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This work is licensed under a Creative Commons Attribution 4.0 License.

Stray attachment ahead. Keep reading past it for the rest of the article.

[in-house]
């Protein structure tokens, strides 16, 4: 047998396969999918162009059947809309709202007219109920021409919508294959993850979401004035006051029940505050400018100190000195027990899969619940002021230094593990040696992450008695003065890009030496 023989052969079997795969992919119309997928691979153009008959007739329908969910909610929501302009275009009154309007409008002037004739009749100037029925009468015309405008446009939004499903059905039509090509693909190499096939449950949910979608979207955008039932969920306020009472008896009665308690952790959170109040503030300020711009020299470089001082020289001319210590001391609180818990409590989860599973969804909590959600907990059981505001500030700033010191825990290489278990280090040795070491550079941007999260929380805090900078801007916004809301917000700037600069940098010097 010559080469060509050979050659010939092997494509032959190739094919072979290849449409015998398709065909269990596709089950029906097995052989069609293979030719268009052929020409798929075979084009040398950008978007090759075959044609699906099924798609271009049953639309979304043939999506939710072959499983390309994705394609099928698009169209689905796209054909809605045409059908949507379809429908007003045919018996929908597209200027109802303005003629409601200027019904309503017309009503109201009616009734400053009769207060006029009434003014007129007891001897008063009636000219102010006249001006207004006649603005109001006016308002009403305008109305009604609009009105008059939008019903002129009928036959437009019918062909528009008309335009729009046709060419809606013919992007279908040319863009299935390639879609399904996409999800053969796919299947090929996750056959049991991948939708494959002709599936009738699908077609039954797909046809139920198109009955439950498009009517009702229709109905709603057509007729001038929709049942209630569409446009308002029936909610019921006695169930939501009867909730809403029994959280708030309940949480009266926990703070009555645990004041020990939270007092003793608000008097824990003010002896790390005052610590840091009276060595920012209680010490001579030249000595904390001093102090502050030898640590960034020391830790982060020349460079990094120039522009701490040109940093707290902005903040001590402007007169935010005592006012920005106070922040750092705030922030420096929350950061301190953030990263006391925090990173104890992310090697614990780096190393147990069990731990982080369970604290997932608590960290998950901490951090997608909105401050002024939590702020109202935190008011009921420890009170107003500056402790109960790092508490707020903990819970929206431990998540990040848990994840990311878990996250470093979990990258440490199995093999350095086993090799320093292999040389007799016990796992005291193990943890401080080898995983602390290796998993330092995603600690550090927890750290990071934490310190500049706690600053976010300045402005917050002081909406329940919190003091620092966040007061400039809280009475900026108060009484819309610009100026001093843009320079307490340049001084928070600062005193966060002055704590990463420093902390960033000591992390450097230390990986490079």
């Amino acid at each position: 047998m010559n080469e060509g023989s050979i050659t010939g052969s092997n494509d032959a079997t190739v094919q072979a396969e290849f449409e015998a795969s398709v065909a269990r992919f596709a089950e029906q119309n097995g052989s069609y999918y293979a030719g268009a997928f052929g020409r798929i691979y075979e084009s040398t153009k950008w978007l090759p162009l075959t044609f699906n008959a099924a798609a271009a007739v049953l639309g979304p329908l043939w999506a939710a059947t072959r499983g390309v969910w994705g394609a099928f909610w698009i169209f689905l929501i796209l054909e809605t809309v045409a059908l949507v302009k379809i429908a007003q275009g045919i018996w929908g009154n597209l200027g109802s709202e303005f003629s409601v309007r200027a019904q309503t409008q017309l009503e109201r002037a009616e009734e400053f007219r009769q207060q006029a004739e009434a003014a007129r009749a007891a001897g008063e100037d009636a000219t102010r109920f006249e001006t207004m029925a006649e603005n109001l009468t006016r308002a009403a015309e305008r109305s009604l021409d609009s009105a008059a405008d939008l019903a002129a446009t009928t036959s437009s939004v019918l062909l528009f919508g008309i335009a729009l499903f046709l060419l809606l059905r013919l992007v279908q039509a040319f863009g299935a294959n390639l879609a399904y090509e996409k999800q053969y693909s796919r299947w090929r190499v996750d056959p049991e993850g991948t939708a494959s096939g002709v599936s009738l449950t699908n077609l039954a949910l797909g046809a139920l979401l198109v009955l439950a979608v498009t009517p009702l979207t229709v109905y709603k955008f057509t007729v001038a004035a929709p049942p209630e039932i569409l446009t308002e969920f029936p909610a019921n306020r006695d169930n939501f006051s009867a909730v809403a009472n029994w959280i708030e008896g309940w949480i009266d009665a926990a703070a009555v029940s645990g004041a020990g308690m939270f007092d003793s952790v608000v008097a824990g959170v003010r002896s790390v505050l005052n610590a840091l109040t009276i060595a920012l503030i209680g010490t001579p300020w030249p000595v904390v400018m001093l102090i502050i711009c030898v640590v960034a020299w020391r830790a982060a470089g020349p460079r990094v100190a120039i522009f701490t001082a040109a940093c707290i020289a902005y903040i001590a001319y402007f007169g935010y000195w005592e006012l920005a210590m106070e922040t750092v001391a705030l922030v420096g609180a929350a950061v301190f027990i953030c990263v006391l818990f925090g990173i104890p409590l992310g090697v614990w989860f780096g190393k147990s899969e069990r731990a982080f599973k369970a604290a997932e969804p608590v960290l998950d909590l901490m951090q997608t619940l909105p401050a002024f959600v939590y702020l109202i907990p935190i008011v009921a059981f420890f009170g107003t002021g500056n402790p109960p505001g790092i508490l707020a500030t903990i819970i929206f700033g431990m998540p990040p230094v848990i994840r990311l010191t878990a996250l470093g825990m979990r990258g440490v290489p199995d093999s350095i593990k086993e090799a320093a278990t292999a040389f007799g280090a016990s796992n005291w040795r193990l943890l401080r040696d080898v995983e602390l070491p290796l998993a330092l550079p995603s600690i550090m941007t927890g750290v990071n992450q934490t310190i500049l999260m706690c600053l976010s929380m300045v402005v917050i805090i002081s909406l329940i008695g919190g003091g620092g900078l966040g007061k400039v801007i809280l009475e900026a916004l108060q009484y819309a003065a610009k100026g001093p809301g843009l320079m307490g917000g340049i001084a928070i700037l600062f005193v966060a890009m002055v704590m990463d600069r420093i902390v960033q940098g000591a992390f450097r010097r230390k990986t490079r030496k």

Knowing the exact species of birds involved in damaging collisions with aircraft (bird strikes) is paramount to managing and preventing these types of human–wildlife conflicts. While a standard genetic marker, or DNA barcode (mitochondrial DNA gene cytochrome-c oxidase 1, or CO1), can reliably identify most avian species, this marker cannot distinguish among some closely related species. Diving ducks within the genus Aythya are an example of congeneric waterfowl involved in bird strikes where several species pairs cannot be reliably identified with the standard DNA barcode. Here, we describe methods for using an additional genetic marker (mitochondrial DNA gene NADH dehydrogenase subunit 2, or ND2) for identification of 9 Aythya spp. Gene-specific phylogenetic trees and genetic distances among taxa reveal that ND2 is more effective than CO1 at genetic identification of diving ducks studied here. Compared with CO1, the ND2 gene tree is more statistically robust, has a minimum of 1.5 times greater genetic distance between sister clades, and resolves paraphyly in 2 clades. While CO1 is effective for identification of most bird strike cases, this study underscores the value of targeted incorporation of additional genetic markers for species identification of taxa that are known to be problematic using standard DNA barcoding.

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